Also, this weekend, is SR 99 and I-5 work, making it important to plan ahead for any travel!
Closure: 9 PM Oct. 12 to 5 AM Oct. 15
South end of Battery St Tunnel to Spokane St to complete paving near Atlantic St – critical preparation for next year’s SR 99 tunnel opening.
Closure: 8 PM Oct. 13 to 10 AM Oct. 14
Alaskan Way along the waterfront, between Railroad Way S and Wall St to finish striping a new four-lane alignment and begin striping almost 250 new, temporary parking spots underneath the viaduct. Washington State Ferries’ Colman Dock will remain accessible.
Reduced to 2 lanes: 8 PM Oct. 13 to 10 AM Oct. 14
Martin Luther King Jr Way to Olive Way, plus several ramps to replace pavement and expansion joints.
To limit congestion, consider:
How you get around downtown is changing. The Alaskan Way Viaduct will permanently close January 11, 2109, for three weeks of work to #realign99 into the new SR 99 tunnel. WSDOT encourages everyone to plan ahead for this closure – the longest highway closure ever in the Seattle area!
To help manage congestion and prepare for the new era of tough traffic that will begin with the Washington State Department of Transportation’s (WSDOT) three-week closure of the Alaskan Way Viaduct starting January 11, 2019, our Transportation Operations Center (TOC) is operating around the clock beginning October 10.
The TOC is where we gather real-time information to help manage traffic incidents and to update travelers, media, first responders, and partner agencies. At the TOC, the traffic team is expanding its operation from 6 AM – 10 PM to include overnight and on-call service for 24-hour on-duty operations.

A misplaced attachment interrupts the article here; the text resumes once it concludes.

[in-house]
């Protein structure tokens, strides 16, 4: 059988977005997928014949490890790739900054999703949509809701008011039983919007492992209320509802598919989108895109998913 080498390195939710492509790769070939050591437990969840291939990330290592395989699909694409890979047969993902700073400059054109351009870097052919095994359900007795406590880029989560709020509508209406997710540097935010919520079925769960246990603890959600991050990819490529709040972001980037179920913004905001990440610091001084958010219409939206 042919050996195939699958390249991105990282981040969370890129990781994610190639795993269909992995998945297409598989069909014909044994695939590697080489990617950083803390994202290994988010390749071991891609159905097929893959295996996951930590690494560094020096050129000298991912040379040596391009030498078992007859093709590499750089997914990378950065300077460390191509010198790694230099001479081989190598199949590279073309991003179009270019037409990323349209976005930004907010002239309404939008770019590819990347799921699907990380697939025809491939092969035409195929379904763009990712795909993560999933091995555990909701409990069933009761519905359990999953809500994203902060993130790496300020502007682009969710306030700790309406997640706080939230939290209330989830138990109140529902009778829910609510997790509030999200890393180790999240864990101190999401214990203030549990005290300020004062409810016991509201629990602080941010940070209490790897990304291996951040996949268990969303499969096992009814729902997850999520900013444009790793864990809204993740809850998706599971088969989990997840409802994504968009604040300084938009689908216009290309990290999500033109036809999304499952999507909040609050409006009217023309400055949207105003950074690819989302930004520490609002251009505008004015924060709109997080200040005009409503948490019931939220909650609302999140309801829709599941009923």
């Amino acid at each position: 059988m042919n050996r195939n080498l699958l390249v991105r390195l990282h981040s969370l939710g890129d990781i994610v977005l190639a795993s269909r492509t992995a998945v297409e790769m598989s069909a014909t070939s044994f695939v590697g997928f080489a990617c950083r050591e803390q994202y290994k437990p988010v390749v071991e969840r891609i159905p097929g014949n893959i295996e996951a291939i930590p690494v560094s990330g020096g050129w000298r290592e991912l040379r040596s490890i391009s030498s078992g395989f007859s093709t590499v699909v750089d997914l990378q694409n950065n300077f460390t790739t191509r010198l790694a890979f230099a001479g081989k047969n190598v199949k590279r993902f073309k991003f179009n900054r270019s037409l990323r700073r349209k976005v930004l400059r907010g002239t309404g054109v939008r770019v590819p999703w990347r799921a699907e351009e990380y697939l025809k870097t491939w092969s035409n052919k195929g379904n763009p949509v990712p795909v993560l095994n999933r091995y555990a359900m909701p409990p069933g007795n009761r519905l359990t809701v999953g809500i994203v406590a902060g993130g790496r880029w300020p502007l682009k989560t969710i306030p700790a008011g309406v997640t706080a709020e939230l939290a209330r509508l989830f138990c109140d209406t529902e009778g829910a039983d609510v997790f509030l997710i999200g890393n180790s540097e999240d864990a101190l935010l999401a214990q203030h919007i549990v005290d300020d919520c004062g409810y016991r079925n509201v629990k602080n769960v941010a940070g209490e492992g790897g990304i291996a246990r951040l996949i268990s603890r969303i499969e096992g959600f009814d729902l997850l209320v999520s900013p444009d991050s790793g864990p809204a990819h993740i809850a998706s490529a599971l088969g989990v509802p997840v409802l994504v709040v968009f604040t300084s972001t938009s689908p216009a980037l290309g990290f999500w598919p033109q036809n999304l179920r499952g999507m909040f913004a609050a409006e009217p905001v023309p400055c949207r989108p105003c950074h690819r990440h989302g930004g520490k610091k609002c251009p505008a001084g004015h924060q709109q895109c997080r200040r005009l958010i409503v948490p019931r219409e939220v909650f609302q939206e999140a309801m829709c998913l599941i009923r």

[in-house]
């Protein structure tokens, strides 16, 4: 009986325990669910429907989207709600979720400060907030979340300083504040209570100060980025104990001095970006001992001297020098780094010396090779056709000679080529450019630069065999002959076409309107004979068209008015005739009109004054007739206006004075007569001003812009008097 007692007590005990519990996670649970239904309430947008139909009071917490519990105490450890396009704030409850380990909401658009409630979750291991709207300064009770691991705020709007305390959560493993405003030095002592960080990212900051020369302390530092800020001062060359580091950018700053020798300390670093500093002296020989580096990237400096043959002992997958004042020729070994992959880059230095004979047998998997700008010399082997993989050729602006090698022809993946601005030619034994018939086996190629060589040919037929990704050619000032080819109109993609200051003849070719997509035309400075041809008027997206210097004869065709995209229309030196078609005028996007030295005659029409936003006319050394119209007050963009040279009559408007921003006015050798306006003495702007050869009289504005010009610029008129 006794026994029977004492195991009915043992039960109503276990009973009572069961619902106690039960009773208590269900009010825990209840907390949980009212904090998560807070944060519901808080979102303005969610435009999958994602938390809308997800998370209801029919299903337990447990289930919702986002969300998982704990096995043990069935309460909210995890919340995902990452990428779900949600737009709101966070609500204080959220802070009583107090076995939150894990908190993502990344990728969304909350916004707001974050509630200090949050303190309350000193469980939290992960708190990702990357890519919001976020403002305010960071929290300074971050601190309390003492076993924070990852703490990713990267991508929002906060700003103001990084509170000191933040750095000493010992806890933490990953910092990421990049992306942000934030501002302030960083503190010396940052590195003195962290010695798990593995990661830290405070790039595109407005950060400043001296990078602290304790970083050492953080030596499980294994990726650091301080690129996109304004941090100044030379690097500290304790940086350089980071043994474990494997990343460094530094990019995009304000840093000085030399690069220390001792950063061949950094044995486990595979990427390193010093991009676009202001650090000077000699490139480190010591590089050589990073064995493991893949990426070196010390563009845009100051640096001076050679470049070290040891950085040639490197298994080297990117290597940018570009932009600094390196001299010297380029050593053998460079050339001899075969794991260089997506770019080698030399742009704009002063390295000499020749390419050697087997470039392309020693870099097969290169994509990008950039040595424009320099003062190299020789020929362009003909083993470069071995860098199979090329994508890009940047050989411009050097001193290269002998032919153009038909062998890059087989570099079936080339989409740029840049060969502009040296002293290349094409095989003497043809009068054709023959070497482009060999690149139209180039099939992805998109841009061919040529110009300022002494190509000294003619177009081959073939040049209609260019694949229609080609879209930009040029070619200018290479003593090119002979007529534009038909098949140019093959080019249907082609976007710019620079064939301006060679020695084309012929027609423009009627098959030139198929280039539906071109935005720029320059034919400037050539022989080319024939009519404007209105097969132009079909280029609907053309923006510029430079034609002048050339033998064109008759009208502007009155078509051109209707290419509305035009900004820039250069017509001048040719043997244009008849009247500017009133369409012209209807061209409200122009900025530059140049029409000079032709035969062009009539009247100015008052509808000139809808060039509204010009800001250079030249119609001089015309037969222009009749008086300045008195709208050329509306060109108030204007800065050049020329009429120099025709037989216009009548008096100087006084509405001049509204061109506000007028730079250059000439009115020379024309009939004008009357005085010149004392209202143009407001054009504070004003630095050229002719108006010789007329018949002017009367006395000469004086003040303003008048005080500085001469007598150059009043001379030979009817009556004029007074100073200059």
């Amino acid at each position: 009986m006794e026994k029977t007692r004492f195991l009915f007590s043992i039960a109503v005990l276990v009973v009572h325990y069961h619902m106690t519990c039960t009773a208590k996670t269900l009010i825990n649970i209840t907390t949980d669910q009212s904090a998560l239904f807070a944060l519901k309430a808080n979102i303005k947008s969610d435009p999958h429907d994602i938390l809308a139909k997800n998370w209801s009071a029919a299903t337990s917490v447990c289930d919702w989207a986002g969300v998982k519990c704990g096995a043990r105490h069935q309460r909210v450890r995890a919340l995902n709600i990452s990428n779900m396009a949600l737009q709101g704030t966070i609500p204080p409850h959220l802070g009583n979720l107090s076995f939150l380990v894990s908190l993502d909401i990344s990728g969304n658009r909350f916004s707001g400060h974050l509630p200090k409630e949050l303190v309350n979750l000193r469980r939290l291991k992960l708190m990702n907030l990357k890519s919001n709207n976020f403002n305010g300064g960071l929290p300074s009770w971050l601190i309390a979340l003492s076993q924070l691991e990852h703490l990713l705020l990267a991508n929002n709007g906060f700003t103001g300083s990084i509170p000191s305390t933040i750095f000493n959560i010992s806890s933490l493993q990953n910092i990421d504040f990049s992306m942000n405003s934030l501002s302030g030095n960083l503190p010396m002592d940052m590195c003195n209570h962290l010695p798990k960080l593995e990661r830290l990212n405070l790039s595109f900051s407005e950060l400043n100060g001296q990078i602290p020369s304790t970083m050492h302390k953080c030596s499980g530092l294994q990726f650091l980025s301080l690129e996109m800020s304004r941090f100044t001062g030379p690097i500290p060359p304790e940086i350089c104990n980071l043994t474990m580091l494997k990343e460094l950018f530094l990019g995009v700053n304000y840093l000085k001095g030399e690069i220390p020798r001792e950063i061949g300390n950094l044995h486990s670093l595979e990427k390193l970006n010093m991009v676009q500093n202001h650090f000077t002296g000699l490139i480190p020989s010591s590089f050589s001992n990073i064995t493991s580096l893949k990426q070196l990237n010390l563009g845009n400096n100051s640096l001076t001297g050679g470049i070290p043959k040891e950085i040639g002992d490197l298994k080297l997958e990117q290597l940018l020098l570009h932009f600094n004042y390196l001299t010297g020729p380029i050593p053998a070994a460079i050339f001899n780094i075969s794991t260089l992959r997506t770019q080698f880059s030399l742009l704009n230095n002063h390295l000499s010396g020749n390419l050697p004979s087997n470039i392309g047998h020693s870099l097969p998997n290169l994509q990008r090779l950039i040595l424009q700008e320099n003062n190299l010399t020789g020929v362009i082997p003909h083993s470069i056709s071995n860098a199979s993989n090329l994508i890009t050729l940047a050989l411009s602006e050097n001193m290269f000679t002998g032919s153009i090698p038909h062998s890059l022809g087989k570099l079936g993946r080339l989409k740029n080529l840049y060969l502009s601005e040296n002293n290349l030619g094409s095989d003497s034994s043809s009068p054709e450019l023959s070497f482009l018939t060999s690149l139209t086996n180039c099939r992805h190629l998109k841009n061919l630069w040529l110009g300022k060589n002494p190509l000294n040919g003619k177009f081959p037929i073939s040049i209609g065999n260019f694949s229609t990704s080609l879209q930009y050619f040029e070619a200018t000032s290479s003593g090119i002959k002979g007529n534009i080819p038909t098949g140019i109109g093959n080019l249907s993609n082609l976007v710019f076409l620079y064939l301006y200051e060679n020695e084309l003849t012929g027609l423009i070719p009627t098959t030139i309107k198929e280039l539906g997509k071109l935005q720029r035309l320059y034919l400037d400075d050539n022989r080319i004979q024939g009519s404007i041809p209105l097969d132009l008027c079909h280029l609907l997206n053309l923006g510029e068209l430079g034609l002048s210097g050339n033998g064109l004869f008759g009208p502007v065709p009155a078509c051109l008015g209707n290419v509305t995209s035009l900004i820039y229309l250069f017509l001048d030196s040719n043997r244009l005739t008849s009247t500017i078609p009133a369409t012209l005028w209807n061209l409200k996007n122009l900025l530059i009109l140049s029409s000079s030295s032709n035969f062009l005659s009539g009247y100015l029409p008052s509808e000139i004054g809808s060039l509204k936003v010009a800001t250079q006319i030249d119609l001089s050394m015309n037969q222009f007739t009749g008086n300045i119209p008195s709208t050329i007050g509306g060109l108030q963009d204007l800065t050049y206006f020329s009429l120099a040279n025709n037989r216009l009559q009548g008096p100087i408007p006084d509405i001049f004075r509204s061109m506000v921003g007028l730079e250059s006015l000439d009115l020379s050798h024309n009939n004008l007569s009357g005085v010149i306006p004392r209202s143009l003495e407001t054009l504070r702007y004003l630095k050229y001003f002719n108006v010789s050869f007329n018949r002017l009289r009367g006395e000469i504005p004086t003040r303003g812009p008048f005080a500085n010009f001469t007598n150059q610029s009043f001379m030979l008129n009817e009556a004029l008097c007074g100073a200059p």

Along with 24/7 operation, the TOC will also have:
24/7 staffing of the TOC is one of many ways we’re not only working to manage congestion now, but to also prepare for WSDOT’s SR 99 closure that will begin on January 11, 2019, and for the Period of Maximum Constraint (POMC), the period of transition that Seattle will face over the next five years to meet the needs of our growing city.
Here are our five core strategies to manage congestion from 2019 – 2024:
The TOC is the heart of our Intelligent Transportation System framework, where our operators monitor and manage:
Between 2010 and 2017, 15.3 percent of crashes in the City of Seattle was between 10 PM and 6 AM and nearly 29 percent of all fatal and serious injury crashes were during overnight hours. In 2017, the TOC was activated 45 times for after-hour responses. Meeting that need cost the City 360 hours of overtime pay and 2,900 hours of standby pay.
In coordination with our partner agencies, all traffic incident calls within the City of Seattle will be relayed to the TOC, keeping Seattle better connected. For questions regarding this transition, please contact 206.684.ROAD or email 684-ROAD@seattle.gov.
For real-time information during the Period of Maximum Constraint, follow:
For more information, follow: